By: Markus Witcomb
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Facebook, Twitter, email and other online social networks play a major part in the lives of today’s youth. Children in their early years have mobile phones that can access the Internet and students expect to have access to this online world at all times.
Technology, especially social network sites, can distract students from classroom activities.
However, they can also serve for educational purposes.
Finding the right balance between acceptable use and what is unacceptable use in schools can be a difficult task for school administrators. However, technologies designed for network security can help schools take advantage of these technologies while ensuring students aren’t districted while in class.
Educators across the country have done their best to both curb the use of distracting technologies while in class and to find ways to integrate the Internet into their curriculum all while shielding students from the more unsavoury aspects of this technology. Nowhere is this delicate balancing act tested and more difficult than with social media sites.
These sites do have value in the classroom, but they can also be a forum for inappropriate discussions and a classroom distraction.
The question is, how can school administrators walk the line between using these tools for education and making sure students aren’t using them inappropriately?
It is clear social media sites like Facebook and MySpace should be blocked at school during class hours. But what about after and before school hours? Should teachers and administrative staff be allowed to access these sites while students are blocked?
The answers to these questions are less clear. Perhaps educators have a legitimate educational use for Facebook or MySpace.
Teachers can post new assignments and educational information on their pages for students to reference when they are home. Administrative staff can post school closings and events on their school Facebook group page.
These are both reasons why staff should have access to social networking sites while on campus.
Engaging students has always been a challenge, but in today’s world where students crave constant stimulation it has become even more difficult. Since most students have access to social networking sites at home, using social networking sites can help engage students by using a medium they already trust and want to use.
However, these sites can be distracting to students when they are in computer labs or using computers in the classroom. For this reason it is wise to block student access to social networking sites on campus, while allowing faculty and staff to use these tools. If a school does not feel comfortable using social networks in this way, that is fine.
The most important thing a school can do is set up clear policies and make sure everyone, students and faculty alike, are aware of what is considered acceptable use.
In addition to acting as a potential distraction, social networking sites also have the potential to harm a school’s network. Reports show that most network breaches originate from social networks.
As human beings we are programmed to trust others and children are the most trusting people of all. Over the years we have learned that unsolicited emails may contain viruses or phishing attempts so we are less likely to fall for these scams than we once were. But social networking is relatively new compared to email.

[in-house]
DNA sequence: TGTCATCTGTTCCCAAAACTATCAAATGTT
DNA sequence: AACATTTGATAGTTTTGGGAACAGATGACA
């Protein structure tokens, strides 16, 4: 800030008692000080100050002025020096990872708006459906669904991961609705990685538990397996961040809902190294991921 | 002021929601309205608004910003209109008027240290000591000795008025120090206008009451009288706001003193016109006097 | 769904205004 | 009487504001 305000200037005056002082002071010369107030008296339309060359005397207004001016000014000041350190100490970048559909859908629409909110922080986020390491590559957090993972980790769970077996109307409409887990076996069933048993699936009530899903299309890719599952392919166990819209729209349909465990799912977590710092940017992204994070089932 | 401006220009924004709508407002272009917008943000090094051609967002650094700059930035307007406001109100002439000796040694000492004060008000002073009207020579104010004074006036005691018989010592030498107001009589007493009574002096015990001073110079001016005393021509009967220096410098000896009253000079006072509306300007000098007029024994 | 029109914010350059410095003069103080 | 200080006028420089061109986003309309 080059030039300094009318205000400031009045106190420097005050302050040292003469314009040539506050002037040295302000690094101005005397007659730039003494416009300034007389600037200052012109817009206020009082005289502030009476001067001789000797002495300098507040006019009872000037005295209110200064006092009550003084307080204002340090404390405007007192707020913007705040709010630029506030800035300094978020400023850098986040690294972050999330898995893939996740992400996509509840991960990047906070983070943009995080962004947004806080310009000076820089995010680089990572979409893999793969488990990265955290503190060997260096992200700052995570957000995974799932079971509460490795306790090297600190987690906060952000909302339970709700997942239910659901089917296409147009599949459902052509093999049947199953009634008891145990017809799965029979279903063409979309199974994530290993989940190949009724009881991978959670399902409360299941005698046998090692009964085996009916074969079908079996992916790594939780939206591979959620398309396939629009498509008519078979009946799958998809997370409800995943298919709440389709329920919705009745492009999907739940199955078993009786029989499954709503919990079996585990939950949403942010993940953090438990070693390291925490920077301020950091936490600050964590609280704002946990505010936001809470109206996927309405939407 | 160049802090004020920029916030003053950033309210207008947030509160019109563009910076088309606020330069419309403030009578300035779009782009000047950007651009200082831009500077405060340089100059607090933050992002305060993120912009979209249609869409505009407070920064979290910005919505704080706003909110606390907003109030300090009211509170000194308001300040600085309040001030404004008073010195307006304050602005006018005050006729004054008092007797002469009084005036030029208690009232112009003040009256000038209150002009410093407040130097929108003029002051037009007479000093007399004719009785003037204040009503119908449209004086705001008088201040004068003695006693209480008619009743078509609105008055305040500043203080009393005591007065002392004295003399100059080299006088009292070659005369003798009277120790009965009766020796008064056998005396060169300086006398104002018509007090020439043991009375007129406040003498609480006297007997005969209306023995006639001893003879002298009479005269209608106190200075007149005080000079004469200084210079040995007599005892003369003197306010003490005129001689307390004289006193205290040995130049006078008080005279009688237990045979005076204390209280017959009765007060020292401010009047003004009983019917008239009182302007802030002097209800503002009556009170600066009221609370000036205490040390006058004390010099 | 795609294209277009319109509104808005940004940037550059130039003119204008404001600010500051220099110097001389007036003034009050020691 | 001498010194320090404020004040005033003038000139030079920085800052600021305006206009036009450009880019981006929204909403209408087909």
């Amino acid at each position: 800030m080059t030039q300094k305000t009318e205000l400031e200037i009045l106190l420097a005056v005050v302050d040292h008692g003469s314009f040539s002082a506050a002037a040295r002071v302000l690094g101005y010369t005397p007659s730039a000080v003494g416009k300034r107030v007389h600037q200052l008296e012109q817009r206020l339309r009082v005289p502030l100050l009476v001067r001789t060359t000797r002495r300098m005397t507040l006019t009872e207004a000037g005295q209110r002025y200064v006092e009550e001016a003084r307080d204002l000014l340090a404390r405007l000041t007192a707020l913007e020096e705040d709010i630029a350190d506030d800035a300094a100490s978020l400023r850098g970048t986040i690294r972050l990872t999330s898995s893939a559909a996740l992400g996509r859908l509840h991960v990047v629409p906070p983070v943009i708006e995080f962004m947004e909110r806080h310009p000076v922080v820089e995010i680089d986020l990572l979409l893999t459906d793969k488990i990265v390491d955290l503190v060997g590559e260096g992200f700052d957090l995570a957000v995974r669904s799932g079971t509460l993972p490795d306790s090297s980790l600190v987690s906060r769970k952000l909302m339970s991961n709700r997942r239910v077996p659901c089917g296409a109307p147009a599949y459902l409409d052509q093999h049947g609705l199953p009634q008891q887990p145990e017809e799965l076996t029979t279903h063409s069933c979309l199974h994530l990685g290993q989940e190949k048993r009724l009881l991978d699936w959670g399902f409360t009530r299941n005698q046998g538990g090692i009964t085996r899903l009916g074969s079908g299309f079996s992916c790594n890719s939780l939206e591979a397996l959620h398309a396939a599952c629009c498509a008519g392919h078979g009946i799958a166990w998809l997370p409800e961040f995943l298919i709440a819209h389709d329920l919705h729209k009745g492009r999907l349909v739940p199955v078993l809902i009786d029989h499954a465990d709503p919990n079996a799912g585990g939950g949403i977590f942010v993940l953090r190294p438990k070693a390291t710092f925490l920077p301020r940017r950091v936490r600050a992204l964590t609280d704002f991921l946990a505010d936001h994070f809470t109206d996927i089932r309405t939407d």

Additionally, the concept behind these sites—free information, creating a worldwide community of people interested in similar topics, connecting to friends—means we are more likely to let our guard down. We will click on links about “making money from home” if it is posted on our friend’s profile. Thus, allowing access to these useful and fun sites can put a school’s network at risk, while restricting access can limit opportunities to connect with students.
So what is the answer? Using content filtering technologies schools can create user groups and allow access to these sites based on what is appropriate for each group. For example, schools can ensure that student access to these sites is limited to acceptable times of day, such as before or after school hours.
At the same time, schools can provide teachers and administrative staff with access based on their needs as educators so they can utilize these tools for educational purposes. To combat the threat of malicious content on these sites, these same content filtering technologies can block access to URLs that users may try to access that have suspicious code or are known to have malware.
Content filtering technology will prevent access to social networking sites when it isn’t appropriate and help prevent network breaches. But schools shouldn’t end their preventative measures there. With the ubiquity of the Internet it is in schools best interests, and perhaps partially their responsibility, to teach students Internet safety.
Technology or science classes should include Internet safety into their curriculum or schools should invite experts to speak to students, and teachers, about how to avoid the types of threats they may encounter online. Because students are often more technology savvy than even their teachers, administrators and faculty at schools should also have periodic updates about the latest threats and trends on these sites.
The combination of content filtering and education will help schools and students use social media to increase their educational opportunities while continuing to protect students, teachers and the network from the dangers of the Internet.
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